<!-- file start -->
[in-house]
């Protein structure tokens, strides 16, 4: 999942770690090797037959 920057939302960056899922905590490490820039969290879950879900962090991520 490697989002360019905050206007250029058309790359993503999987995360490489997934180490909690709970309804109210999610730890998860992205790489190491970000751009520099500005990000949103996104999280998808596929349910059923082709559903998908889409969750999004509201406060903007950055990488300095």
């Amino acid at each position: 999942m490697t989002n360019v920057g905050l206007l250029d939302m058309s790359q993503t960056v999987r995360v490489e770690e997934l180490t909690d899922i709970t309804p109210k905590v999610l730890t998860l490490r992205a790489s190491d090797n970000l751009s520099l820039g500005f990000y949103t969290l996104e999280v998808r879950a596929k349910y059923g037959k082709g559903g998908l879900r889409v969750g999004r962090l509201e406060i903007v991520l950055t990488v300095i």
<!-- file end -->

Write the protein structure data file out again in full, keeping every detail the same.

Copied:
[in-house]
């Protein structure tokens, strides 16, 4: 999942770690090797037959 920057939302960056899922905590490490820039969290879950879900962090991520 490697989002360019905050206007250029058309790359993503999987995360490489997934180490909690709970309804109210999610730890998860992205790489190491970000751009520099500005990000949103996104999280998808596929349910059923082709559903998908889409969750999004509201406060903007950055990488300095």
């Amino acid at each position: 999942m490697t989002n360019v920057g905050l206007l250029d939302m058309s790359q993503t960056v999987r995360v490489e770690e997934l180490t909690d899922i709970t309804p109210k905590v999610l730890t998860l490490r992205a790489s190491d090797n970000l751009s520099l820039g500005f990000y949103t969290l996104e999280v998808r879950a596929k349910y059923g037959k082709g559903g998908l879900r889409v969750g999004r962090l509201e406060i903007v991520l950055t990488v300095i």